EUA organised a focus group for university practitioners across Europe to discuss how to articulate and implement strategies for public engagement on 19 January 2018.

Public engagement describes the myriad of ways in which the activity and benefits of higher education and research can be shared with the public. Engagement is by definition a two-way process, involving interaction and listening, with the goal of generating mutual benefit.
(Working definition of the National Coordinating Centre for Public Engagement in the UK).

Universities need to be open. They have both the capacity and the obligation to play an active role as major civil society actors in their own right. Research and higher education have an increasingly direct impact on society, and universities must interact and engage in a dialogue with citizens and stakeholders in society at large.  

Universities have been effective in involving the larger public in their activities for a long time now; the ‘ivory tower’ is long gone, and the concept of impact is becoming more and more important. The more universities become active as societal actors, the more they will be engaged openly and willingly in debates at the local, national, and global level for instance with employers, municipalities, or schools, in order to support skills development and foster innovation. This can take many forms, such as initiating dialogue around curriculum development and content, raising awareness of global challenges, and opening up the research and innovation agenda through ‘citizen science’, all of which can demonstrate how universities are a strong voice for evidence and knowledge in a time of ‘alternative facts’.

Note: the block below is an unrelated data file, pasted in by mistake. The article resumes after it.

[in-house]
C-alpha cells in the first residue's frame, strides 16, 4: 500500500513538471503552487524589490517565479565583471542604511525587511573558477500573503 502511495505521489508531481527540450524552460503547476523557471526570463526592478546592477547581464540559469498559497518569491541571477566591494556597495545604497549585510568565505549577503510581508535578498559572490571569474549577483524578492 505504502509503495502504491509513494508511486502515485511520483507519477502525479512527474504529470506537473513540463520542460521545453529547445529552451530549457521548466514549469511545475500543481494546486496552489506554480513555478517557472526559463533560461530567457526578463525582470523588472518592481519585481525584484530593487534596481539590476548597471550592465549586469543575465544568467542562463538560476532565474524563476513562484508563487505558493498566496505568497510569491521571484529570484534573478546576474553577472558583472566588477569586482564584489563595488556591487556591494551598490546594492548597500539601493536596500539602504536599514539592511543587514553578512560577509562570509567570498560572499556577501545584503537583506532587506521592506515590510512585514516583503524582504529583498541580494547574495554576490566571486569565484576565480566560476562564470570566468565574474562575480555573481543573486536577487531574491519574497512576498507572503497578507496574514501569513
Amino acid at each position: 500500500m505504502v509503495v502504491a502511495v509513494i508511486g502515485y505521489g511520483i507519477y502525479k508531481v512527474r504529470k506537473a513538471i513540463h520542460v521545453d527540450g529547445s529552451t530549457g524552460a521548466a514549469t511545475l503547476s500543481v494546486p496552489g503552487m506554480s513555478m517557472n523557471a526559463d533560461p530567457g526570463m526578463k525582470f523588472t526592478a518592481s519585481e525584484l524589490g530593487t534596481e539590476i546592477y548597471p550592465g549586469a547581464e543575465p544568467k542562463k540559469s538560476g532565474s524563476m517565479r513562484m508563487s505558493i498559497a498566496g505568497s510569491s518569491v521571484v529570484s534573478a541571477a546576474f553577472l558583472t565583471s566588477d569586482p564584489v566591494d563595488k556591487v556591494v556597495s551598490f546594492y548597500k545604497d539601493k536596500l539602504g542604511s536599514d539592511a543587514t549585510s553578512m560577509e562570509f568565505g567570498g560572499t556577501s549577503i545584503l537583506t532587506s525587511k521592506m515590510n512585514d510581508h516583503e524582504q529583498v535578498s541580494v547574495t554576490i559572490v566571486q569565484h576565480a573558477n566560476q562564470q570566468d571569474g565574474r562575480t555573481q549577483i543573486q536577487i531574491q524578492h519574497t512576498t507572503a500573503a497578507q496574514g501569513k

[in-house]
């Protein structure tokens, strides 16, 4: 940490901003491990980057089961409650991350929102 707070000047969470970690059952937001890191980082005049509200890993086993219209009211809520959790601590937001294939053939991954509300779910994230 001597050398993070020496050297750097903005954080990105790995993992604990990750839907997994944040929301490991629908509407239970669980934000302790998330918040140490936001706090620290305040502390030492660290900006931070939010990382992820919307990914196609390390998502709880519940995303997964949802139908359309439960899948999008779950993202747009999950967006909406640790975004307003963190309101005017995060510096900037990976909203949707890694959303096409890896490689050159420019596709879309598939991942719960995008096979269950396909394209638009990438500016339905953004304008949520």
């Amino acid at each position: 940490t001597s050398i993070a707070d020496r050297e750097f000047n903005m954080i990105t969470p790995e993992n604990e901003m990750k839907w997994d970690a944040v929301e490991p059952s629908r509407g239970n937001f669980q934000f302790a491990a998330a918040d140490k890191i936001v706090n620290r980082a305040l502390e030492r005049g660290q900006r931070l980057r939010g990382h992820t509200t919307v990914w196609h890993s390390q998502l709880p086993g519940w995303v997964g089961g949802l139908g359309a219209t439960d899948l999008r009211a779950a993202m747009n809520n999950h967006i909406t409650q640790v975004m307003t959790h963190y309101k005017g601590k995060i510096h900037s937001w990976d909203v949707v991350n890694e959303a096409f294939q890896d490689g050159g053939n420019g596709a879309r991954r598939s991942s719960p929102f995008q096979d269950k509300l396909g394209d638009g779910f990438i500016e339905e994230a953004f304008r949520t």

How do institutions across Europe engage strategically in sustaining a positive dialogue beyond their institutions? What are the good practices, where are the risks and pitfalls? The Focus Group on Universities and Public Engagement offered an opportunity to share practices and experiences among university leadership from all over Europe.

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